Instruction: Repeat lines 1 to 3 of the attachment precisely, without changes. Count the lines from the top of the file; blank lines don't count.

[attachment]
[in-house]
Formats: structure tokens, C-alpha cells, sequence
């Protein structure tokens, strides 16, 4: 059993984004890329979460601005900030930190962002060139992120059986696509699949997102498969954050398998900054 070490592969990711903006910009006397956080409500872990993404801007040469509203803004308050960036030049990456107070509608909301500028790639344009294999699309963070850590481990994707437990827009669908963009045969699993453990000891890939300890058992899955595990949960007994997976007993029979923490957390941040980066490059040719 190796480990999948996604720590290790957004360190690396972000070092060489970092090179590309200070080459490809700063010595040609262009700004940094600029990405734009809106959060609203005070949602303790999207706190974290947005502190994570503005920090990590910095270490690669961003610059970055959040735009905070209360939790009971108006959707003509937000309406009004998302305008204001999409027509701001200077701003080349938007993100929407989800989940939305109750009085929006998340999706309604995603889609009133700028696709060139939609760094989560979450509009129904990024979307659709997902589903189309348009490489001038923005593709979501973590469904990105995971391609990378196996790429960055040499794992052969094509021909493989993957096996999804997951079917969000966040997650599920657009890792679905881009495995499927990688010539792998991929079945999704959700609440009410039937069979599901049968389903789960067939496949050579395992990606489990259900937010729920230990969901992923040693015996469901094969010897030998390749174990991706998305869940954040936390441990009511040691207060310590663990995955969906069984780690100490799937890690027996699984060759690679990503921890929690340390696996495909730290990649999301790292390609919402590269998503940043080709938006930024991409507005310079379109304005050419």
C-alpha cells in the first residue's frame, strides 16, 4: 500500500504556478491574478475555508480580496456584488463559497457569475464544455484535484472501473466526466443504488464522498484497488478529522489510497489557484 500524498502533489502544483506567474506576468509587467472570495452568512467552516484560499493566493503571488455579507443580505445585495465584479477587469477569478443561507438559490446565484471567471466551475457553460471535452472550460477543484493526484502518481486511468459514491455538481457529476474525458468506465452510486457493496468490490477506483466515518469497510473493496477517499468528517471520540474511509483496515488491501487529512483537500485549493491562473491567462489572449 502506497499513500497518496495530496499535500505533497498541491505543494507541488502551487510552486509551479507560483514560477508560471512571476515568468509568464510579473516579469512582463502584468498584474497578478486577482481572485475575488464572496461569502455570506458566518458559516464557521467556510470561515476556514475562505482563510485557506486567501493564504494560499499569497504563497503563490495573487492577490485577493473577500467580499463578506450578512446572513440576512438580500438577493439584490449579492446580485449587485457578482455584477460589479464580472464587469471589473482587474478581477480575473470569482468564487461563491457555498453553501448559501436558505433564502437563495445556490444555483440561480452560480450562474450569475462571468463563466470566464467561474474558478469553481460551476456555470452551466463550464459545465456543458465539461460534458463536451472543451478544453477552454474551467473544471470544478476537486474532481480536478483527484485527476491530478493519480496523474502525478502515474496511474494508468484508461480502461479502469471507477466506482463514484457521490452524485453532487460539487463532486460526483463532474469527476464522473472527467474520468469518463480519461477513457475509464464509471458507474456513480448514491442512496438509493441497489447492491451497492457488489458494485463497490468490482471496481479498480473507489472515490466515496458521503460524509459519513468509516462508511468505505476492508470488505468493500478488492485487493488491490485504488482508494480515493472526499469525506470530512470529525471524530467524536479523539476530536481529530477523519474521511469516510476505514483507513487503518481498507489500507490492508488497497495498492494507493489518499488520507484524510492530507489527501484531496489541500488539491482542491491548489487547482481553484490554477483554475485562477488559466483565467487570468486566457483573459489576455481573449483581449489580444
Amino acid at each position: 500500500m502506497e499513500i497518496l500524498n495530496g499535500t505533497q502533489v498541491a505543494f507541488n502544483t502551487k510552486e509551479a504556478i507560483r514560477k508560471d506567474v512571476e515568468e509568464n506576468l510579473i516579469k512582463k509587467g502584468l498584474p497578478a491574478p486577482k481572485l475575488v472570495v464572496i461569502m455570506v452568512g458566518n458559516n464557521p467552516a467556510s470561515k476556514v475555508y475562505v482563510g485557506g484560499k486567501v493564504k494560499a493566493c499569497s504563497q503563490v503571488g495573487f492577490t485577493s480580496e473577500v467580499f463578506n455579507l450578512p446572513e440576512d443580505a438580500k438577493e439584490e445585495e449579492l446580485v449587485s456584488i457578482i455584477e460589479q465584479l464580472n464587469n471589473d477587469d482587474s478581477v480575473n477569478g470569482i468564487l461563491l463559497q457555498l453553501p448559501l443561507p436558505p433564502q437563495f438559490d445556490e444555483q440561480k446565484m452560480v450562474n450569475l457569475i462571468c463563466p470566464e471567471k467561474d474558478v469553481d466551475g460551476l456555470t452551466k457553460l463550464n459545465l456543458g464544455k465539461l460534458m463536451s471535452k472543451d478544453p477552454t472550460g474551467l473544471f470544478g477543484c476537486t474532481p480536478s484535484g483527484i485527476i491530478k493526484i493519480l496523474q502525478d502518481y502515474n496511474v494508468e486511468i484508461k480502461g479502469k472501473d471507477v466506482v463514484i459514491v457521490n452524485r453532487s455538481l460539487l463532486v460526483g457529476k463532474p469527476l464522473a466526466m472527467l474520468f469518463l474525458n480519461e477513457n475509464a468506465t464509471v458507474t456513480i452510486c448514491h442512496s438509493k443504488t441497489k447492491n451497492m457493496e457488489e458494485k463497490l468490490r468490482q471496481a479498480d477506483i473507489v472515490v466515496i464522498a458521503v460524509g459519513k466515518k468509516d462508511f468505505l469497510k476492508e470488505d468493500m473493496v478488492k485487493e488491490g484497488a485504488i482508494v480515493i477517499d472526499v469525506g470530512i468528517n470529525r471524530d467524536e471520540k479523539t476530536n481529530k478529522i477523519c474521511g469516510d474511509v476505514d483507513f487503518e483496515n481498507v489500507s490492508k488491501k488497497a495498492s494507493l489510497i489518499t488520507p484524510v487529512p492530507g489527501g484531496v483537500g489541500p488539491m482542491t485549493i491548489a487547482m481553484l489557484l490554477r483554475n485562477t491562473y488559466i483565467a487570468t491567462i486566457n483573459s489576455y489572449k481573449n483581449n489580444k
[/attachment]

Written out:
[in-house]
Formats: structure tokens, C-alpha cells, sequence
């Protein structure tokens, strides 16, 4: 059993984004890329979460601005900030930190962002060139992120059986696509699949997102498969954050398998900054 070490592969990711903006910009006397956080409500872990993404801007040469509203803004308050960036030049990456107070509608909301500028790639344009294999699309963070850590481990994707437990827009669908963009045969699993453990000891890939300890058992899955595990949960007994997976007993029979923490957390941040980066490059040719 190796480990999948996604720590290790957004360190690396972000070092060489970092090179590309200070080459490809700063010595040609262009700004940094600029990405734009809106959060609203005070949602303790999207706190974290947005502190994570503005920090990590910095270490690669961003610059970055959040735009905070209360939790009971108006959707003509937000309406009004998302305008204001999409027509701001200077701003080349938007993100929407989800989940939305109750009085929006998340999706309604995603889609009133700028696709060139939609760094989560979450509009129904990024979307659709997902589903189309348009490489001038923005593709979501973590469904990105995971391609990378196996790429960055040499794992052969094509021909493989993957096996999804997951079917969000966040997650599920657009890792679905881009495995499927990688010539792998991929079945999704959700609440009410039937069979599901049968389903789960067939496949050579395992990606489990259900937010729920230990969901992923040693015996469901094969010897030998390749174990991706998305869940954040936390441990009511040691207060310590663990995955969906069984780690100490799937890690027996699984060759690679990503921890929690340390696996495909730290990649999301790292390609919402590269998503940043080709938006930024991409507005310079379109304005050419």